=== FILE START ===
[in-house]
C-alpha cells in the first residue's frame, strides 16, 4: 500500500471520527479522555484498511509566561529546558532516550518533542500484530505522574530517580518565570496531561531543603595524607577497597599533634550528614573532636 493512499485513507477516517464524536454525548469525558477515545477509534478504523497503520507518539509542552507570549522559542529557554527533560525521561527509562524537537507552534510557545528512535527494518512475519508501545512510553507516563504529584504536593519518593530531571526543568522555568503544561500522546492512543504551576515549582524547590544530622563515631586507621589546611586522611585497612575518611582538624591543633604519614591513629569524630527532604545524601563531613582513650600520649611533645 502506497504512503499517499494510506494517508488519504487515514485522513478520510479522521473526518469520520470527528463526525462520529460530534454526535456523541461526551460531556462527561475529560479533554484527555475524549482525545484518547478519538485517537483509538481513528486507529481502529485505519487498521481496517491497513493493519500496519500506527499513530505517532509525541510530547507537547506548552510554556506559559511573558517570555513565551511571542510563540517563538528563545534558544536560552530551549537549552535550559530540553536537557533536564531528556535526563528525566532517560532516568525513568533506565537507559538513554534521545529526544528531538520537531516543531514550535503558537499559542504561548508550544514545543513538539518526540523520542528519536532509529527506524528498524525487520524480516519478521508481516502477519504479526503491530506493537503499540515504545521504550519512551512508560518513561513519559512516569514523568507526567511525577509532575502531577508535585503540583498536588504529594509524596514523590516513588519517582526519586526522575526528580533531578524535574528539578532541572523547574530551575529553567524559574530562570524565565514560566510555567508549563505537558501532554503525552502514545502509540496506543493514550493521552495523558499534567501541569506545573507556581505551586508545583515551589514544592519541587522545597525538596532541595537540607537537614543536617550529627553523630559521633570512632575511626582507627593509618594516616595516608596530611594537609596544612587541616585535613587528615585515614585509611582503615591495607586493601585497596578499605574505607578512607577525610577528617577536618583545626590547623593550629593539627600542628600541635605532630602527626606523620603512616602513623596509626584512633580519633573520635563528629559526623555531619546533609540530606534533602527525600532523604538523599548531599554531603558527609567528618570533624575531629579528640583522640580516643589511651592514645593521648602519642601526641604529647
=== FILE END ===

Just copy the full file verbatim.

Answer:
[in-house]
C-alpha cells in the first residue's frame, strides 16, 4: 500500500471520527479522555484498511509566561529546558532516550518533542500484530505522574530517580518565570496531561531543603595524607577497597599533634550528614573532636 493512499485513507477516517464524536454525548469525558477515545477509534478504523497503520507518539509542552507570549522559542529557554527533560525521561527509562524537537507552534510557545528512535527494518512475519508501545512510553507516563504529584504536593519518593530531571526543568522555568503544561500522546492512543504551576515549582524547590544530622563515631586507621589546611586522611585497612575518611582538624591543633604519614591513629569524630527532604545524601563531613582513650600520649611533645 502506497504512503499517499494510506494517508488519504487515514485522513478520510479522521473526518469520520470527528463526525462520529460530534454526535456523541461526551460531556462527561475529560479533554484527555475524549482525545484518547478519538485517537483509538481513528486507529481502529485505519487498521481496517491497513493493519500496519500506527499513530505517532509525541510530547507537547506548552510554556506559559511573558517570555513565551511571542510563540517563538528563545534558544536560552530551549537549552535550559530540553536537557533536564531528556535526563528525566532517560532516568525513568533506565537507559538513554534521545529526544528531538520537531516543531514550535503558537499559542504561548508550544514545543513538539518526540523520542528519536532509529527506524528498524525487520524480516519478521508481516502477519504479526503491530506493537503499540515504545521504550519512551512508560518513561513519559512516569514523568507526567511525577509532575502531577508535585503540583498536588504529594509524596514523590516513588519517582526519586526522575526528580533531578524535574528539578532541572523547574530551575529553567524559574530562570524565565514560566510555567508549563505537558501532554503525552502514545502509540496506543493514550493521552495523558499534567501541569506545573507556581505551586508545583515551589514544592519541587522545597525538596532541595537540607537537614543536617550529627553523630559521633570512632575511626582507627593509618594516616595516608596530611594537609596544612587541616585535613587528615585515614585509611582503615591495607586493601585497596578499605574505607578512607577525610577528617577536618583545626590547623593550629593539627600542628600541635605532630602527626606523620603512616602513623596509626584512633580519633573520635563528629559526623555531619546533609540530606534533602527525600532523604538523599548531599554531603558527609567528618570533624575531629579528640583522640580516643589511651592514645593521648602519642601526641604529647